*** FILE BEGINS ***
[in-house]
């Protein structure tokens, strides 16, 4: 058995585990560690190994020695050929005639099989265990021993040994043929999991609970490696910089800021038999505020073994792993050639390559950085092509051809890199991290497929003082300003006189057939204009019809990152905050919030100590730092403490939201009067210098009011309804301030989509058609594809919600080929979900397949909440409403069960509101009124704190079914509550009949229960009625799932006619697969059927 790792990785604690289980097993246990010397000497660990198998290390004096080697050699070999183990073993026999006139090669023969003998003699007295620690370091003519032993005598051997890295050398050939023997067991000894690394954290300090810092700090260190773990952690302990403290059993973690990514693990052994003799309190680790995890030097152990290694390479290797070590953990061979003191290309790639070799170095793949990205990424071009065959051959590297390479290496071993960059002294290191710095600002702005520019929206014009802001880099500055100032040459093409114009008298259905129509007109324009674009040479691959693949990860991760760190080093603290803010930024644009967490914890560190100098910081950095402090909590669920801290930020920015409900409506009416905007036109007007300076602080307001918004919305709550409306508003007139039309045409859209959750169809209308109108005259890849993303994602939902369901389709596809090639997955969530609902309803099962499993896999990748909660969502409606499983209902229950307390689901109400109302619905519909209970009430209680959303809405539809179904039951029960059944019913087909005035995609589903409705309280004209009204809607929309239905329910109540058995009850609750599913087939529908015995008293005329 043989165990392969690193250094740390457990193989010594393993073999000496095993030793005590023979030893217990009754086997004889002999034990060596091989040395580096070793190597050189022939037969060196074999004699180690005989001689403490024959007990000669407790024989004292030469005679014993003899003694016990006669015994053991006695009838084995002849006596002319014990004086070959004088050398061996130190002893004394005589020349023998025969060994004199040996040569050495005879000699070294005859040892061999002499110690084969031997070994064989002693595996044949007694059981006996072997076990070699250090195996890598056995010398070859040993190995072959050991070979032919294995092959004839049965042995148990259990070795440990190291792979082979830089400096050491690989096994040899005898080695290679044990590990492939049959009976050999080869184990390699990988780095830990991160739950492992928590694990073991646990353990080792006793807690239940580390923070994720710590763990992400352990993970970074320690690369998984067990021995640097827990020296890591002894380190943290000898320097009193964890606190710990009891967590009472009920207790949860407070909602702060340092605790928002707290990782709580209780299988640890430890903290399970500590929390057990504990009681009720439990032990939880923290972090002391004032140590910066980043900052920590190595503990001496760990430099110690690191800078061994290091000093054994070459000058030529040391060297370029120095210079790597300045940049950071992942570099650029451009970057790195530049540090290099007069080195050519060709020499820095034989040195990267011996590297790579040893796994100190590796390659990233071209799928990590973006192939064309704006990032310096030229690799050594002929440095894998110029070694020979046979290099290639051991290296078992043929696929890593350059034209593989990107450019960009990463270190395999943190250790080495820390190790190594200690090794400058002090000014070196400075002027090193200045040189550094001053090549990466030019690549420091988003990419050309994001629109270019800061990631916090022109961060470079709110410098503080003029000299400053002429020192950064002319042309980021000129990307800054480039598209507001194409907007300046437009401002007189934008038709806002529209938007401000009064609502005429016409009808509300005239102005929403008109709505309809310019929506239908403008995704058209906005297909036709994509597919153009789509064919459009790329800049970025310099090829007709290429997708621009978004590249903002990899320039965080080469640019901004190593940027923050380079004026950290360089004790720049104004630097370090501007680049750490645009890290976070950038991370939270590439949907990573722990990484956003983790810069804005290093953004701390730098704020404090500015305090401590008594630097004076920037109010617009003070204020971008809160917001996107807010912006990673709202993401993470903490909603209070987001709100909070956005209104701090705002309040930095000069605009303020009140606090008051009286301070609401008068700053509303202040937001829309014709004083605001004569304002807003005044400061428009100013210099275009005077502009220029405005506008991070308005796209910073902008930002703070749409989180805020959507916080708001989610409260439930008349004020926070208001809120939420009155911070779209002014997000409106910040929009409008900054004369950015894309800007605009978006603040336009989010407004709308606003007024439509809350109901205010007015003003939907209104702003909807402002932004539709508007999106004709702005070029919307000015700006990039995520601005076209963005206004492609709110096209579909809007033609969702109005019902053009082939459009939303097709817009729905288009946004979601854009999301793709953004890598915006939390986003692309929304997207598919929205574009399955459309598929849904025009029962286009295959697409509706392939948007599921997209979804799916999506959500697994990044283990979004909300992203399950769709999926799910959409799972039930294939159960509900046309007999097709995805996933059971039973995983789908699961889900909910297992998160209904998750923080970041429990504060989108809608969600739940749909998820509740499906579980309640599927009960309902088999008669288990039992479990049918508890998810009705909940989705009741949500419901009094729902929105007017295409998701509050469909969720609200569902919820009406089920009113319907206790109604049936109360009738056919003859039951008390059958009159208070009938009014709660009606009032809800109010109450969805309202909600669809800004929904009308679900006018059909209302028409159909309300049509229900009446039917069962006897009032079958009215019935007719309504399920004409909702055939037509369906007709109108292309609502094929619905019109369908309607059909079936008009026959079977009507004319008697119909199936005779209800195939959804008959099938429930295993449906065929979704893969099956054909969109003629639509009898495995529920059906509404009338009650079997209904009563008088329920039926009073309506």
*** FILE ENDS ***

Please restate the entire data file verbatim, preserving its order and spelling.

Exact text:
[in-house]
């Protein structure tokens, strides 16, 4: 058995585990560690190994020695050929005639099989265990021993040994043929999991609970490696910089800021038999505020073994792993050639390559950085092509051809890199991290497929003082300003006189057939204009019809990152905050919030100590730092403490939201009067210098009011309804301030989509058609594809919600080929979900397949909440409403069960509101009124704190079914509550009949229960009625799932006619697969059927 790792990785604690289980097993246990010397000497660990198998290390004096080697050699070999183990073993026999006139090669023969003998003699007295620690370091003519032993005598051997890295050398050939023997067991000894690394954290300090810092700090260190773990952690302990403290059993973690990514693990052994003799309190680790995890030097152990290694390479290797070590953990061979003191290309790639070799170095793949990205990424071009065959051959590297390479290496071993960059002294290191710095600002702005520019929206014009802001880099500055100032040459093409114009008298259905129509007109324009674009040479691959693949990860991760760190080093603290803010930024644009967490914890560190100098910081950095402090909590669920801290930020920015409900409506009416905007036109007007300076602080307001918004919305709550409306508003007139039309045409859209959750169809209308109108005259890849993303994602939902369901389709596809090639997955969530609902309803099962499993896999990748909660969502409606499983209902229950307390689901109400109302619905519909209970009430209680959303809405539809179904039951029960059944019913087909005035995609589903409705309280004209009204809607929309239905329910109540058995009850609750599913087939529908015995008293005329 043989165990392969690193250094740390457990193989010594393993073999000496095993030793005590023979030893217990009754086997004889002999034990060596091989040395580096070793190597050189022939037969060196074999004699180690005989001689403490024959007990000669407790024989004292030469005679014993003899003694016990006669015994053991006695009838084995002849006596002319014990004086070959004088050398061996130190002893004394005589020349023998025969060994004199040996040569050495005879000699070294005859040892061999002499110690084969031997070994064989002693595996044949007694059981006996072997076990070699250090195996890598056995010398070859040993190995072959050991070979032919294995092959004839049965042995148990259990070795440990190291792979082979830089400096050491690989096994040899005898080695290679044990590990492939049959009976050999080869184990390699990988780095830990991160739950492992928590694990073991646990353990080792006793807690239940580390923070994720710590763990992400352990993970970074320690690369998984067990021995640097827990020296890591002894380190943290000898320097009193964890606190710990009891967590009472009920207790949860407070909602702060340092605790928002707290990782709580209780299988640890430890903290399970500590929390057990504990009681009720439990032990939880923290972090002391004032140590910066980043900052920590190595503990001496760990430099110690690191800078061994290091000093054994070459000058030529040391060297370029120095210079790597300045940049950071992942570099650029451009970057790195530049540090290099007069080195050519060709020499820095034989040195990267011996590297790579040893796994100190590796390659990233071209799928990590973006192939064309704006990032310096030229690799050594002929440095894998110029070694020979046979290099290639051991290296078992043929696929890593350059034209593989990107450019960009990463270190395999943190250790080495820390190790190594200690090794400058002090000014070196400075002027090193200045040189550094001053090549990466030019690549420091988003990419050309994001629109270019800061990631916090022109961060470079709110410098503080003029000299400053002429020192950064002319042309980021000129990307800054480039598209507001194409907007300046437009401002007189934008038709806002529209938007401000009064609502005429016409009808509300005239102005929403008109709505309809310019929506239908403008995704058209906005297909036709994509597919153009789509064919459009790329800049970025310099090829007709290429997708621009978004590249903002990899320039965080080469640019901004190593940027923050380079004026950290360089004790720049104004630097370090501007680049750490645009890290976070950038991370939270590439949907990573722990990484956003983790810069804005290093953004701390730098704020404090500015305090401590008594630097004076920037109010617009003070204020971008809160917001996107807010912006990673709202993401993470903490909603209070987001709100909070956005209104701090705002309040930095000069605009303020009140606090008051009286301070609401008068700053509303202040937001829309014709004083605001004569304002807003005044400061428009100013210099275009005077502009220029405005506008991070308005796209910073902008930002703070749409989180805020959507916080708001989610409260439930008349004020926070208001809120939420009155911070779209002014997000409106910040929009409008900054004369950015894309800007605009978006603040336009989010407004709308606003007024439509809350109901205010007015003003939907209104702003909807402002932004539709508007999106004709702005070029919307000015700006990039995520601005076209963005206004492609709110096209579909809007033609969702109005019902053009082939459009939303097709817009729905288009946004979601854009999301793709953004890598915006939390986003692309929304997207598919929205574009399955459309598929849904025009029962286009295959697409509706392939948007599921997209979804799916999506959500697994990044283990979004909300992203399950769709999926799910959409799972039930294939159960509900046309007999097709995805996933059971039973995983789908699961889900909910297992998160209904998750923080970041429990504060989108809608969600739940749909998820509740499906579980309640599927009960309902088999008669288990039992479990049918508890998810009705909940989705009741949500419901009094729902929105007017295409998701509050469909969720609200569902919820009406089920009113319907206790109604049936109360009738056919003859039951008390059958009159208070009938009014709660009606009032809800109010109450969805309202909600669809800004929904009308679900006018059909209302028409159909309300049509229900009446039917069962006897009032079958009215019935007719309504399920004409909702055939037509369906007709109108292309609502094929619905019109369908309607059909079936008009026959079977009507004319008697119909199936005779209800195939959804008959099938429930295993449906065929979704893969099956054909969109003629639509009898495995529920059906509404009338009650079997209904009563008088329920039926009073309506």